Former Kapyong site plan moves to City Hall
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This article was published 19/03/2021 (517 days ago), so information in it may no longer be current.
The master plan for the redevelopment of the former Kapyong Barracks lands into an urban reserve is off to City Hall.
After months of public engagement and nearly two years of planning, the Treaty One Development Corporation (T1DC) and the Canada Lands Company (CLC) has released the plan for the 160-acre development to be constructed at the site along Kenaston Boulevard.
“We’re excited to be this far along in our creation of an urban reserve on federal land,” said Tim Daniels, T1DC chief operating officer. “The city has never seen anything like this before.”
The site will feature housing, green space and recreation facilities, commercial and retail buildings, and a cultural campus. Out of the 160 acres, the T1DC is responsible for 109, and the CLC for the remaining 51.
Chris Elkey, CLC vice president Real Estate (West), said the corporation has applied to Winnipeg City Hall for approval of the secondary plan, something he expects to play out over the rest of the year. “In 2022, we’ll start the detailed design work. By 2023, I hope we’ll be building the roads and other infrastructure.”
Daniels said the plan is to start by building on block A, a 7.66-acre parcel of land located on the northeast corner of Kenaston and Taylor Avenue. “This will be commercial and mainly residential,” he said, adding there will another announcement before that work commences.
The T1DC will work to finalize a co-management agreement with the federal government of and a municipal development service agreement with the city. All processes could conclude as early as the fall of 2021, clearing the way for the start of the redevelopment soon after.
Demolition is on track and expected to be completed by the end of summer 2021, said Elkey, noting there are no buildings left on the site.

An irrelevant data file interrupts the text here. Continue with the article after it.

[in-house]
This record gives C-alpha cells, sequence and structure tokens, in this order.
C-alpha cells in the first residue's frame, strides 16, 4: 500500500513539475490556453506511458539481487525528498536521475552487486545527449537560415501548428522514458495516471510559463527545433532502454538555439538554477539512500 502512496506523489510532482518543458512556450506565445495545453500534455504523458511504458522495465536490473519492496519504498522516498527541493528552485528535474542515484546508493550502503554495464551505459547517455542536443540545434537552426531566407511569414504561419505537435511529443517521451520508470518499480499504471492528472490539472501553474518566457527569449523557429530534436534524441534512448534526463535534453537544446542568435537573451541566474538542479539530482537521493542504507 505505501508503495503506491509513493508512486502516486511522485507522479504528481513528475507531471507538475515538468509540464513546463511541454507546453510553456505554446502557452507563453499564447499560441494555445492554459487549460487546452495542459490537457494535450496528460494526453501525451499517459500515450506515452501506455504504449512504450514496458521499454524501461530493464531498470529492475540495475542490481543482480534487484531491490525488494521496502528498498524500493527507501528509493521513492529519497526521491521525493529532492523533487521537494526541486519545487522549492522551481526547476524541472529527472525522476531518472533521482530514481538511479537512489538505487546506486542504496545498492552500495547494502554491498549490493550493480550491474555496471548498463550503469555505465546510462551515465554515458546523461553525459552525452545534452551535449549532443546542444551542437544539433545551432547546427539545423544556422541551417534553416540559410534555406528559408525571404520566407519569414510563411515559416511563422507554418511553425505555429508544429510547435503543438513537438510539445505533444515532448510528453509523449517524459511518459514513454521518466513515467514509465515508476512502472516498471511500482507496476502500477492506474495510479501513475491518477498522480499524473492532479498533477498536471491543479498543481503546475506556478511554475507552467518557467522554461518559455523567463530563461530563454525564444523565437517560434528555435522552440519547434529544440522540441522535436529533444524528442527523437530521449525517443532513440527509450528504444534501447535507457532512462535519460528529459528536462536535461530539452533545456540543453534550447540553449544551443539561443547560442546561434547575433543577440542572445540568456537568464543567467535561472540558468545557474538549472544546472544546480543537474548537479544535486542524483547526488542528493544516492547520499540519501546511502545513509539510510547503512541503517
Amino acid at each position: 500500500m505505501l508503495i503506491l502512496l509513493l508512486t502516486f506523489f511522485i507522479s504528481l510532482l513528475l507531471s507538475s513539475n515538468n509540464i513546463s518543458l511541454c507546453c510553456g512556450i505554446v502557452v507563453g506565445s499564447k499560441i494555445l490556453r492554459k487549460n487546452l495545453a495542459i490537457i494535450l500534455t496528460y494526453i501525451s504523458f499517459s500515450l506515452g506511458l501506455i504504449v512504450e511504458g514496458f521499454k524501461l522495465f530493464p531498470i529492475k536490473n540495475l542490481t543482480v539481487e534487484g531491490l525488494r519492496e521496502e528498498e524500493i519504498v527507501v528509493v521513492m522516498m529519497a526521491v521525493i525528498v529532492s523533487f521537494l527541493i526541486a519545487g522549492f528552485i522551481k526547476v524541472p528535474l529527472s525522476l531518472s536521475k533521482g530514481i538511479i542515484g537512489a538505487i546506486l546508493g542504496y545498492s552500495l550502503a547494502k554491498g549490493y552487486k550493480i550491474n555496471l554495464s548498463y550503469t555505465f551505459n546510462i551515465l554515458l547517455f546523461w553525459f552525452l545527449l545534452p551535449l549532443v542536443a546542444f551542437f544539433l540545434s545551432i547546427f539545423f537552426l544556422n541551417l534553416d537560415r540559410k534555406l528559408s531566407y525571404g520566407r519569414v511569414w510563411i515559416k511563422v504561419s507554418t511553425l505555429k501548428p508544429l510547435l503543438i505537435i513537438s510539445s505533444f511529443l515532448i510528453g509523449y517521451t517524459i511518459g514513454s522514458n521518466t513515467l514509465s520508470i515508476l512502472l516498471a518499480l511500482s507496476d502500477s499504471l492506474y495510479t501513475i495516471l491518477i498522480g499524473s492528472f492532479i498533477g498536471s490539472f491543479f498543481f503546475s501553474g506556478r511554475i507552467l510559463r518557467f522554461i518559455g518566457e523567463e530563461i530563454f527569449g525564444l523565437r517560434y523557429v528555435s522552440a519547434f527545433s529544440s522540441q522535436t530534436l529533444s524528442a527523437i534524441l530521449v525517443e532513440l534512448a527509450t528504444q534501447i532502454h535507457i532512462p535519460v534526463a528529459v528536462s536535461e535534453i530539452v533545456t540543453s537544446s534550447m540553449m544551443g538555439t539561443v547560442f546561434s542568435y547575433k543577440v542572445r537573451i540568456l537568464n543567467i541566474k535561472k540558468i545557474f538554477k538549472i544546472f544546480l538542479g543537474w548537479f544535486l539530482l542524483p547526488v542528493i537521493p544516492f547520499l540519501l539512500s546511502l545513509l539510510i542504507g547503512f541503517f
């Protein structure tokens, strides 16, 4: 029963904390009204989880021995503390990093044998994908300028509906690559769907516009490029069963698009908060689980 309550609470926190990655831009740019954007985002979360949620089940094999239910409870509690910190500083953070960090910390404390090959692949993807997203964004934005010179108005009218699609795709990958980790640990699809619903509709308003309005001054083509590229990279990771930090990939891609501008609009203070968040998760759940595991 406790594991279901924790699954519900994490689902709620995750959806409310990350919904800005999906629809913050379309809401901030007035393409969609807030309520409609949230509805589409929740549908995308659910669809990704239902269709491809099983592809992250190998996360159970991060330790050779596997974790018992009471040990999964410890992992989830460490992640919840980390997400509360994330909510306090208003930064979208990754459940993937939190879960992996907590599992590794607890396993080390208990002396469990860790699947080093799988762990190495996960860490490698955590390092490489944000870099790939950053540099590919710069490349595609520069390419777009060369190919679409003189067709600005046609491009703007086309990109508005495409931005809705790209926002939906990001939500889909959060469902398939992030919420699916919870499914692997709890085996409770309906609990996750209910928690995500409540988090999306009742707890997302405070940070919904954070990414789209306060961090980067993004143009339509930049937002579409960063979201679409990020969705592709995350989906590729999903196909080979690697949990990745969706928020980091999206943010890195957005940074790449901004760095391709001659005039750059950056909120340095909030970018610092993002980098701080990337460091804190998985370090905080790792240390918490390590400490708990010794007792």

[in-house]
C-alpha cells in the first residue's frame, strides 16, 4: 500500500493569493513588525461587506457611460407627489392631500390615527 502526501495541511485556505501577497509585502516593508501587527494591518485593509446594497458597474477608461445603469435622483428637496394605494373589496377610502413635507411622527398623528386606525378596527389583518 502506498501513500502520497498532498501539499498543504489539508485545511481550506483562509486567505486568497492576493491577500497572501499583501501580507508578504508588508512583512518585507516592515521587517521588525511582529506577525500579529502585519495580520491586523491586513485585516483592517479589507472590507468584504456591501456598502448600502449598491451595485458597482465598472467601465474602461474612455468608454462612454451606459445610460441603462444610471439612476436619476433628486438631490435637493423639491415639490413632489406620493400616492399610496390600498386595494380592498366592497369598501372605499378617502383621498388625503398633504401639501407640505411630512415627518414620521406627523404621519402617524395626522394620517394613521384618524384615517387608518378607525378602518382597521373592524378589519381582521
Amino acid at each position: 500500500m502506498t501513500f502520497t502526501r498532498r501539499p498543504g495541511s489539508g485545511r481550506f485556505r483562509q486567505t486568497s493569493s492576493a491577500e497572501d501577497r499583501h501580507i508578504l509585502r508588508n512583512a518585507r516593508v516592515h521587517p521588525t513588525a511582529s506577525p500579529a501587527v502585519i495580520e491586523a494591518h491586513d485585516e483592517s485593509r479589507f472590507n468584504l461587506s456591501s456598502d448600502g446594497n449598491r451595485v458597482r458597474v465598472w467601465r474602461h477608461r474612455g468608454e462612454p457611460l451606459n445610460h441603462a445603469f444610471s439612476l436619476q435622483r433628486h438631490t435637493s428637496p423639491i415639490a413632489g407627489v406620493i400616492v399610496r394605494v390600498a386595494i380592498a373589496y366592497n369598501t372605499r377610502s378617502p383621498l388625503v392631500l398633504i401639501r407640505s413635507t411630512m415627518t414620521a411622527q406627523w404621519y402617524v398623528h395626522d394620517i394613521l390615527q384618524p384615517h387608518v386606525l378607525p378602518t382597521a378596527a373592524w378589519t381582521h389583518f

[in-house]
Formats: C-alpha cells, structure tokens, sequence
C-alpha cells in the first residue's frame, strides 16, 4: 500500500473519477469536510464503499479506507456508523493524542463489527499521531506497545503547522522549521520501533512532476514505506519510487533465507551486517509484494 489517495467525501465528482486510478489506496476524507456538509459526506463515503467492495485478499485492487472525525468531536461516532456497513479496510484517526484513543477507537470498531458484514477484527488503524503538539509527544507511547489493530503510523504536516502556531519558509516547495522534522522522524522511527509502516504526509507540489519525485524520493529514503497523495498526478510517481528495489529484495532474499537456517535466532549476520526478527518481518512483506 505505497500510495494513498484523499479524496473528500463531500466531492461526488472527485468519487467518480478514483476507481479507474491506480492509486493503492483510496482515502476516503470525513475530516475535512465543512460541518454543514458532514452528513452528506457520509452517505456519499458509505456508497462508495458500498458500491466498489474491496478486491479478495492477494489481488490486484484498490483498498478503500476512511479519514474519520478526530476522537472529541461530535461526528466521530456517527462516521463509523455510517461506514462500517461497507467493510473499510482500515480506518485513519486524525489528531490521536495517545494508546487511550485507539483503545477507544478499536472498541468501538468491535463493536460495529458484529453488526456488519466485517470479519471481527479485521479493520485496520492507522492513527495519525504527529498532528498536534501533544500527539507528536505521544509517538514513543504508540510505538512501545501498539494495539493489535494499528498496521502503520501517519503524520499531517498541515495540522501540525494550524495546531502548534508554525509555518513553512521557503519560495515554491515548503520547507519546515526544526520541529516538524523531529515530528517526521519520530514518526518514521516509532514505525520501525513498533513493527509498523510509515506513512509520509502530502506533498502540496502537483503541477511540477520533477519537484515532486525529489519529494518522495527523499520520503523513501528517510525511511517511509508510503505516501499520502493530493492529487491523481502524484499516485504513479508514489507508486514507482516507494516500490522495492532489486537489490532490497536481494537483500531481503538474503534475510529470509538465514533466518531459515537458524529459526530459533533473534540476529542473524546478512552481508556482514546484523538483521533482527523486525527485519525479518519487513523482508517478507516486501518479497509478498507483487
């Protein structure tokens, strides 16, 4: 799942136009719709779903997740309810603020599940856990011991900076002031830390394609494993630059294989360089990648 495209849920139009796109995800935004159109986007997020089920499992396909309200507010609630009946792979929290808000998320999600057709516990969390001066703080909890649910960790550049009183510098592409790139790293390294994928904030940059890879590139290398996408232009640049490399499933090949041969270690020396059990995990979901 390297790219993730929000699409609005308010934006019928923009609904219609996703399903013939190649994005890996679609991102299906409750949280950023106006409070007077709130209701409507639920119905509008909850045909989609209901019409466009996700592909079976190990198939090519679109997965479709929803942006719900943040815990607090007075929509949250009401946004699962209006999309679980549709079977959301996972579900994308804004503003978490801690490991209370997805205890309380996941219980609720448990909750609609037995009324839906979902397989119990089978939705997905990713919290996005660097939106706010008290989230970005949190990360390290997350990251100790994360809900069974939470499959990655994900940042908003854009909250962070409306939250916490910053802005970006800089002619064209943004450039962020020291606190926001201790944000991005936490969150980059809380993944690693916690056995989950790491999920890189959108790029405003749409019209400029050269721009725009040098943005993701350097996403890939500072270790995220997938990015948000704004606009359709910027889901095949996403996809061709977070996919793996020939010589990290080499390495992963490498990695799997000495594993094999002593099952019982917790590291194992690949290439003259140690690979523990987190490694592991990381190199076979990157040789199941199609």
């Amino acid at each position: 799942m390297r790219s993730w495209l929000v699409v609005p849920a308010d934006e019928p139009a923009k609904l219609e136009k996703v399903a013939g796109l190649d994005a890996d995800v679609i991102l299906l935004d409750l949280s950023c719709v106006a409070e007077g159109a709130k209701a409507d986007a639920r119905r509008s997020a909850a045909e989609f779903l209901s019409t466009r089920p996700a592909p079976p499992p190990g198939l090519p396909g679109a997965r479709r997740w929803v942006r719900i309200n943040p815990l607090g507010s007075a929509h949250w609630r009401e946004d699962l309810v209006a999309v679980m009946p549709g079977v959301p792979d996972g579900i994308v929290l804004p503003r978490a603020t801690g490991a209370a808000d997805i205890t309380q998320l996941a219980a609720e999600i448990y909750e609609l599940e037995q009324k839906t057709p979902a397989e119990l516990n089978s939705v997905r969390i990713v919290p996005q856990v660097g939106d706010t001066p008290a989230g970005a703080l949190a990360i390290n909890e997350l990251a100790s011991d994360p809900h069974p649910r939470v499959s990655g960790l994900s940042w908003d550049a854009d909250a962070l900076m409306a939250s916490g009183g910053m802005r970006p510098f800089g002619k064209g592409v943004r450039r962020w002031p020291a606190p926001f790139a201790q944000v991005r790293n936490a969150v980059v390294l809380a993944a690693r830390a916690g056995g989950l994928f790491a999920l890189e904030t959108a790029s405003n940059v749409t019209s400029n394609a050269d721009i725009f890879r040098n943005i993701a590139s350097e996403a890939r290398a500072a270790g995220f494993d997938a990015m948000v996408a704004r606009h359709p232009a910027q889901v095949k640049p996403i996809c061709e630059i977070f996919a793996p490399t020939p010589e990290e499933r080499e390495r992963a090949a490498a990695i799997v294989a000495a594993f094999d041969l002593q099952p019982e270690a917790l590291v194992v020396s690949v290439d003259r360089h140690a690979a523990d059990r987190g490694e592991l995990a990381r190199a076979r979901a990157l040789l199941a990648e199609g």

Both entities have been working on the master plan, with input from the seven First Nations which gave the T1CD a mandate to improve the economic and social well-being of their citizens. Governance oversight is provided by a board made up of the chiefs of the seven Treaty One First Nations.
The CLC is a self-financing federal Crown corporation that specializes in real estate development and attractions management and strives to enhance economic, social and environmental value for Canadians.
“This legacy development will unlock endless economic opportunities and benefits for generations to come among our Treaty One First Nations,” Whelan Sutherland, T1DC CEO, said in a press release, “and provide an ongoing and major contribution to both the Winnipeg and Manitoba economies.”
At completion in 10 to 15 years, the redevelopment of the site could accommodate between 2,300 to 3,000 homes and between 915,000 and 1.2 million-square-foot of commercial space. This will represent the largest multi-use project in modern Winnipeg history and the single largest, strategically located urban Indigenous economic zone in Canada, Daniels said.
He’s excited about the work being done by the Indigenous design team in terms of the active transportation networks and the ethno-botany suggestions for the site.
“The smell and scent of the space are important. Our plants and our medicines of sage, sweetgrass, cedar and tobacco mean much to the Anishinabe people,” Daniels said. “Planting these on the site, means those scents will bring back good memories and will remind people of their home communities.”
For more, see www.treaty1.ca/kapyong